That said, Marder admits that we can’t know if plants are self-conscious, because we define both the self and consciousness based on our human selves and limitations. “Before dismissing the existence of this higher-level faculty in them outright, we should consider what a plant self might be,” he says.
Marder points out that plant cuttings can survive and grow independently. That suggests that if plants do have a self, it is likely dispersed and unconfined, unlike the human sense of self. It’s notable, too, that many scientists and mystics argue that the human feeling of individuality—of being a self within a particular body—is a necessary illusion.
He further argues that because plants communicate with one another, defend their health, and make decisions, among other things, they may well have some sense of self, too. He explains:
The project of an ongoing vegetal integration through feedback loops and other communication strategies and mechanisms may be considered analogous to what we, humans, define as self-consciousness. The trick is to let go of our fixed association of biological, if not psychological, structures and the functions they fulfill, imagining the possibilities of seeing and thinking otherwise than with the eye and the brain. Maybe once we manage to do so, we will finally become conscious of plant consciousness.
Because we are steeped in an ancient tradition of human-centrism, we believe that our experience of life is what defines consciousness, and that our brain’s processes are the height of intelligence. But there is some evidence that other modes of existence are equally complex, which suggests that other living things have arguably intelligent or conscious experiences.
Evolutionary ecologist Monica Gagliano insists that plants are intelligent, and she’s not speaking metaphorically. “My work is not about metaphors at all,” Gagliano tells Forbes. “When I talk about learning, I mean learning. When I talk about memory, I mean memory.”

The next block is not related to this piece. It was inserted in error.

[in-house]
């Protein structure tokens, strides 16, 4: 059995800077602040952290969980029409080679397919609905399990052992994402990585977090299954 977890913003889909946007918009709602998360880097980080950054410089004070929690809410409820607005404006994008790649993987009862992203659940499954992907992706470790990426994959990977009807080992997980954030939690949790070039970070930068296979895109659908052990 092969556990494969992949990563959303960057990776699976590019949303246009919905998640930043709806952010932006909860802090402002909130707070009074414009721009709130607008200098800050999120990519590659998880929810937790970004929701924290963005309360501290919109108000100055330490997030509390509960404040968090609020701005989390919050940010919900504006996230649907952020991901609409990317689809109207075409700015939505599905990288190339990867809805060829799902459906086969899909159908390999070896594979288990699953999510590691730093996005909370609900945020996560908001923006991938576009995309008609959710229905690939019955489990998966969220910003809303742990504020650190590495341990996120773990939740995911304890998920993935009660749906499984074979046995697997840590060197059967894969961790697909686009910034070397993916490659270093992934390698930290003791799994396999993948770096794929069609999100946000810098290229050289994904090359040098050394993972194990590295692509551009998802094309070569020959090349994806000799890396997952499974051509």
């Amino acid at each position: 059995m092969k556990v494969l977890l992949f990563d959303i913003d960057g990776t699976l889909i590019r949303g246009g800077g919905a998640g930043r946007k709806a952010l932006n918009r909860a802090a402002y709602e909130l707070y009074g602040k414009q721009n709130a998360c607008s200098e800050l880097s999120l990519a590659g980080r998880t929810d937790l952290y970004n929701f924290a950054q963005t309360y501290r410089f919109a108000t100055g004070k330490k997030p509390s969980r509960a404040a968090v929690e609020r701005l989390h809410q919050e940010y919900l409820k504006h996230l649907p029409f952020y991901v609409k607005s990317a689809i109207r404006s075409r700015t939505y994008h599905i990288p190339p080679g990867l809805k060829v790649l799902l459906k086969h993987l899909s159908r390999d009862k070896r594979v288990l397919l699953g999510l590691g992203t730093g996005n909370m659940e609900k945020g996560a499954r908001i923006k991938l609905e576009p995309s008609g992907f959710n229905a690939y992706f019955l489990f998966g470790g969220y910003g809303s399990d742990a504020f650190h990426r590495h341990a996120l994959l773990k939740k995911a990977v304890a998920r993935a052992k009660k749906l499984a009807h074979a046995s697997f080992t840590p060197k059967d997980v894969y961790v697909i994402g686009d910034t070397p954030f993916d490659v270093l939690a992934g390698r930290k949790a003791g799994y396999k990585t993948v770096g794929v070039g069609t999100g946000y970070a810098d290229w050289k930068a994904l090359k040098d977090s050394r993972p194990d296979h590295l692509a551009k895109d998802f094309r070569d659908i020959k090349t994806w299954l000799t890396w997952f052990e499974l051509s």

Gagliano’s behavioral experiments on plants suggest that—while plants don’t have a central nervous system or a brain—they behave like intelligent beings. She says that if plants can summon knowledge about an experience repeatedly—as was the case with the potted plants that stopped curling their leaves after they learned they would come to no harm—then plants are clearly able to remember and learn from experience.
Gagliano, who began her career as a marine scientist, says her work with plants triggered a profound epiphany. “The main realization for me wasn’t the fact that plants themselves must be something more than we give them credit for, but what if everything around us is much more than we give it credit for, whether it’s animal, plant, bacteria, whatever.”
She’s aware of the criticisms of fellow scientists, who warn against anthropomorphizing vegetation. But she argues that there is no other doorway to understanding the inner life of all these other beings. Thinking about ourselves provides a subjective sense of a tree or a shrub’s inner life, but it doesn’t preclude the possibility that vegetations may be leading a rich existence in its own right. On the contrary, it propels us to explore the difficult questions about their lives. “To me, the role of science is to explore, and to explore especially what we don’t know. But the reality is that much research in academia tends to explore what we already know because it’s safe,” she argues.
Acknowledging plant intelligence could put us in an awkward position. Perhaps there is nothing we can eat that isn’t some form of murder, not even salad. Moreover, if we discover plant kinship relations are real, we’ll need to acknowledge that cutting trees down for furniture means splitting up families. More than that, expanding definitions of consciousness and intelligence could mean admitting we’ve been limited in our worldview altogether. What if everything around us is intelligent in its own way, and we’re just not smart enough to see it?
“I’ve been talking to people who work with amoebas and the slime molds and it’s the same all over,” Gagliano tells Forbes. “These guys, the critters, are amazing. They do stuff that we don’t even dream of. And by not dreaming of it, we assume that it does not exist.”